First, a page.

Movies have never looked so spectacular. Whether it's spaceships and alien planets or superheroes and entirely animated characters, cutting-edge digital visual effects have reached a level where anything that can be imagined can be put on screen.
Computer-generated (CG) effects, however, aren't just used to create the impossible illusions of big-budget fantasy blockbusters. Even films like, which depict grounded real-life stories in a world that seems recognisably "real", use CG to tweak shots, transform locations and give filmmakers more flexibility.
Making effects look so realistic we don't even notice they're there is the job of Alexandre Lafortune and Melanie La Rue, who supervised the work done by effects company Rodeo FX on the sequel to 2015's Sicario. We asked LaFortune about the challenges of blending visual effects into Sicario 2.
CNET: What are the challenges of working on a "realistic" movie set in the "real world", as opposed to a fantasy film where we know the things we're seeing are impossible?
Alexandre Lafortune: In a superhero movie, we know the characters and the magical effects are not real, but they're a part of the reality of the movie, and, as a result, they're accepted by the audience. But the visual codes for magical effects and for realistic effects are different. With realism, you have to stick to certain rules that the audience is used to. On top of that, we also must balance this with the director's vision. In Sicario: Day of the Soldado, the challenge was to create effects that are true to the real world and also fit into the movie's own violent, gritty universe. This required its own set of aesthetics.
What might Sicario viewers be surprised to learn are visual effects?
Hopefully every effect in the movie! The VFX had to be seamless, from explosions to vehicles, enhancing makeup and smoke, and environment extensions for the Corpus Christi military base and at the US-Mexico border. Whether it's filling an empty runway with stationary helicopters or turning a stretch of road into a heavily guarded border, our ongoing goal is to make sure you can't guess what's real and what's not.
What was the smallest visual effect in the movie?
Muzzle flashes are a perfect example of 'small' effects, since they only last one frame. Even with these effects, our research needs to be thorough and impeccable -- for instance, we need to know exactly how the light leaves the barrel of a gun in order to look right. Other small effects include wire removal -- when a group of border agents are caught in an explosion early in the film, we need to take out the wires that allowed them to safely get sent flying.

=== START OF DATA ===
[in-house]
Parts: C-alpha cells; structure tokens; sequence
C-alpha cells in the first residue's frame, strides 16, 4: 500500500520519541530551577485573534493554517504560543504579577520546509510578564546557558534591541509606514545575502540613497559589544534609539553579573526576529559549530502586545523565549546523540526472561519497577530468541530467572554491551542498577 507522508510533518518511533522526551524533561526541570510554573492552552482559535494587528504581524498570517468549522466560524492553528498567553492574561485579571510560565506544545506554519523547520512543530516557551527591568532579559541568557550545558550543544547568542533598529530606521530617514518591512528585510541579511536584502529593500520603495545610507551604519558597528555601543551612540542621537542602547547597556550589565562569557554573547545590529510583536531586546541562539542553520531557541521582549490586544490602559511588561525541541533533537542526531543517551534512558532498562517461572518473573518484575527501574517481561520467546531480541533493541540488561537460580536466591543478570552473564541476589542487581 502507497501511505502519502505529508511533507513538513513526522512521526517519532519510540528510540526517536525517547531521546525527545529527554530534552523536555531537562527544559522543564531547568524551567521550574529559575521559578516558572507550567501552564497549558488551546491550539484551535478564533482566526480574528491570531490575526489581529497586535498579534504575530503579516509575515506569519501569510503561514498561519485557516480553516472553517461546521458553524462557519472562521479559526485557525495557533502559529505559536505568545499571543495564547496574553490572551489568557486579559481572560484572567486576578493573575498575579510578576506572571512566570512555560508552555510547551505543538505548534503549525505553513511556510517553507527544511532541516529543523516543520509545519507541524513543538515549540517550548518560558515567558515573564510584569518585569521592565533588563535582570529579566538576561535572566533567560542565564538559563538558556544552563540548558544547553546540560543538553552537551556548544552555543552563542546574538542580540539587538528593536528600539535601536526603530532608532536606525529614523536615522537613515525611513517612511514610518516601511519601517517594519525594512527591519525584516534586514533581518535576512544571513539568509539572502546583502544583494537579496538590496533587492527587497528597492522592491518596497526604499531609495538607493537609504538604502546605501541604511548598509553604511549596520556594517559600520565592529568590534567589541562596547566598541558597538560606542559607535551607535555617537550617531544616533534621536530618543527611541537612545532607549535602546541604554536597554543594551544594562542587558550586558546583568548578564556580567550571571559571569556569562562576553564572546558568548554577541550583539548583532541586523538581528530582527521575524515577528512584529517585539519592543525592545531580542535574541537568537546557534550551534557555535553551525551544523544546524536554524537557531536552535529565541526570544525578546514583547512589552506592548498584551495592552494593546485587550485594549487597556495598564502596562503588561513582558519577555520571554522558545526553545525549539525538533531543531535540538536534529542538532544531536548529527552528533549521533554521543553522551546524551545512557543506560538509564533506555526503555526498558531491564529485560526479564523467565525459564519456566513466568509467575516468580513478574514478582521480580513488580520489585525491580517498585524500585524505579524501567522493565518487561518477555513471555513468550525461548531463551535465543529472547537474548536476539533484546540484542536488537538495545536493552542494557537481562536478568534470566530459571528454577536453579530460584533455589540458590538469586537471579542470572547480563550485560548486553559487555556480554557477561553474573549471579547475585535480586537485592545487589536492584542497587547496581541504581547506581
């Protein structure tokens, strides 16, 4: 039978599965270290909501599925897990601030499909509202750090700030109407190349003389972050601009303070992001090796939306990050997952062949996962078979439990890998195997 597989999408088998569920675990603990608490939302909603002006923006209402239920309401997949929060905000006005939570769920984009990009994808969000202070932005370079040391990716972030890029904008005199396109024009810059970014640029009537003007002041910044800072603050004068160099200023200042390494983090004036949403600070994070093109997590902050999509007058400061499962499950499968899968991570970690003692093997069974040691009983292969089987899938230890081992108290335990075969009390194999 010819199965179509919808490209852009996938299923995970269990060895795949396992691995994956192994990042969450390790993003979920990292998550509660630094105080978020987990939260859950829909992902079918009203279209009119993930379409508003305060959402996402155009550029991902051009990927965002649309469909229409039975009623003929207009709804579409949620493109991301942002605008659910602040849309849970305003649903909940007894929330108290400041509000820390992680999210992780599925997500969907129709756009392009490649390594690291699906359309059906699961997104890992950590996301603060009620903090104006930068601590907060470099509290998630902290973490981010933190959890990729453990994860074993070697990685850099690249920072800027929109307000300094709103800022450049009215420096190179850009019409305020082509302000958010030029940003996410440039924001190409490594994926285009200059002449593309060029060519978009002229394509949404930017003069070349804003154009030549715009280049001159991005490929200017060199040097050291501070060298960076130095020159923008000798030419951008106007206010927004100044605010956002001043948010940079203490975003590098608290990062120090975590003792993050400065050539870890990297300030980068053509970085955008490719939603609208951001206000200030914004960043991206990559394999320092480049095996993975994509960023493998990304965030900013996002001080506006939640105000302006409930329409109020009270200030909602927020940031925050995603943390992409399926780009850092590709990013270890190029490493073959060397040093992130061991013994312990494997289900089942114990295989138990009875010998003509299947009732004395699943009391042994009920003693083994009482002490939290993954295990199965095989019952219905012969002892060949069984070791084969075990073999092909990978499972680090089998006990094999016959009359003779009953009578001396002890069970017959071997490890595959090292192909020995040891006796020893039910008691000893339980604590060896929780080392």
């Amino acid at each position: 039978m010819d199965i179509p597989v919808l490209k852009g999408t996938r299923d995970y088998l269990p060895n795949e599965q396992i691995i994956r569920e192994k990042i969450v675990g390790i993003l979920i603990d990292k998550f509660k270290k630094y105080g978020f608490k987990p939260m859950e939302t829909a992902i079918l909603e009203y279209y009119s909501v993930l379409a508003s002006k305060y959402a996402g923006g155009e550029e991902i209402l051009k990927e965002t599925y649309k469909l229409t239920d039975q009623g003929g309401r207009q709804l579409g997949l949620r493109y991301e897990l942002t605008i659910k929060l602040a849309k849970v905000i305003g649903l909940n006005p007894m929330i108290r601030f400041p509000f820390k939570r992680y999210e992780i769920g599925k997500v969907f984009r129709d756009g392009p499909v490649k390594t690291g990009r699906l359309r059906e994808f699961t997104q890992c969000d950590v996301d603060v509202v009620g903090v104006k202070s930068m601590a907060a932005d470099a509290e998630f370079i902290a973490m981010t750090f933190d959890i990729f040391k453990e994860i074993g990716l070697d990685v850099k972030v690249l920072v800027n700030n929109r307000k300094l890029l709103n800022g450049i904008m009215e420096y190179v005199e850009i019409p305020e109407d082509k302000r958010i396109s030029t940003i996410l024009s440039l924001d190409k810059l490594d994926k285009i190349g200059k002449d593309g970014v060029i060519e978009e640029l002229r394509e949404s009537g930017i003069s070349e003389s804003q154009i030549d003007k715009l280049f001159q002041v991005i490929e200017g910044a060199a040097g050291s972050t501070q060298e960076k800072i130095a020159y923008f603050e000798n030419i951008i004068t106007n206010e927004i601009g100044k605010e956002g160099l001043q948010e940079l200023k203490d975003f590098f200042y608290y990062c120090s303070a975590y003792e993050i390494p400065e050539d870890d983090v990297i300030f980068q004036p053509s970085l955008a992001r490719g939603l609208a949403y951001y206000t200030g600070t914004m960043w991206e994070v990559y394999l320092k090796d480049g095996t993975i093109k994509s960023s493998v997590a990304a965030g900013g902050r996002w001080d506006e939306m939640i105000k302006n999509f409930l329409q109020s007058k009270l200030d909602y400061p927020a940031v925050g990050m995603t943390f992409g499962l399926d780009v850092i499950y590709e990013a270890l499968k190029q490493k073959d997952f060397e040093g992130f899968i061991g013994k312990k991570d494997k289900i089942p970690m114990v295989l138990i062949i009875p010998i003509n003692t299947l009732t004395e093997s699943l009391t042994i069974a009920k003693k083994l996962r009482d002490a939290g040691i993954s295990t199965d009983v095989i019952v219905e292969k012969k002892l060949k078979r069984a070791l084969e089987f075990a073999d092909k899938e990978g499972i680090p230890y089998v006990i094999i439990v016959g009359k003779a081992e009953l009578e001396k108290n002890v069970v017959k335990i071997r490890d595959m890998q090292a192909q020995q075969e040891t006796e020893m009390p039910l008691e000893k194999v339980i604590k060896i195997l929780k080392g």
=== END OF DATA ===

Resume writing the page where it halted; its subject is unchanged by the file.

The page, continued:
Inside the shot
Sicario opens with a single shot depicting a terrorist attack on a suburban supermarket that lasts one minute and 13 seconds, an unusually long time for the camera to hold without cutting away. This shot was Rodeo's biggest challenge, as the location -- a real store -- couldn't actually be blown up. Instead, the actors were filmed in the store, giving the effects animators a "plate": a clean shot with no effects that is used as a starting point. The animators added the shelves and products and more customers into the background, working hard to match the lighting to make it look as if they were all in the same place at the same time -- a tricky process, as our eyes are attuned to seeing when something looks off.
Then they blew up the store -- but only on their computers. Skilled animators employed special software that simulates explosions and flying debris, which uses algorithms to render natural-looking phenomena like flames and smoke.
All told, this single shot lasting a little longer than a minute took 350 days worth of work by the effects team... and you're not supposed to even know it was a visual effect.
CNET: In the world of modern digital effects that can do pretty much anything, how do you choose whether to do something in-camera -- for real -- or in the computer?
Alexandre Lafortune: In my mind, it's always a plus if the real thing can be shot, even if it's just to be used as reference. When we match with something real, we are sure to jibe with reality. I love having practical shots and using them as final shots or reference shots. At Rodeo FX, we have our own Live Action studio where we shoot practical elements; one or two days of well-planned shooting can give us the equivalent of 15 days of simulation for an artist.
What's the difference between visual effects and special effects? Do we still need special effects when we can do everything digitally?
Visual effects are done in post-production, after the movie has been shot. Special effects are shot live and require careful preparation: fire, debris, gunfire, in order to create a particular effect or to set up a particular mood, like fog in a cemetery, for instance. If the result is satisfying, we keep it, and then enhance it by touching it up digitally. If it doesn't match what the director had in mind, VFX will complete or substitute for it. SFX make the atmosphere on set more immersive and improve actors' performance as they react in a more realistic way.
What's the next big thing in visual effects?
I think the next big thing in visual effects will be digital actors. It's already being used in some films but for now it's just incorporated for limited periods of time, usually just a sequence. To create a star who would act during a whole movie is another thing altogether! It would gather all the greatest VFX challenges we encounter in texturing, modeling, creature FX -- muscles, facial expressions -- motion capture, animation... All departments would be involved. The goal would be for the audience to fully believe they're seeing a human being instead of a digital construct.
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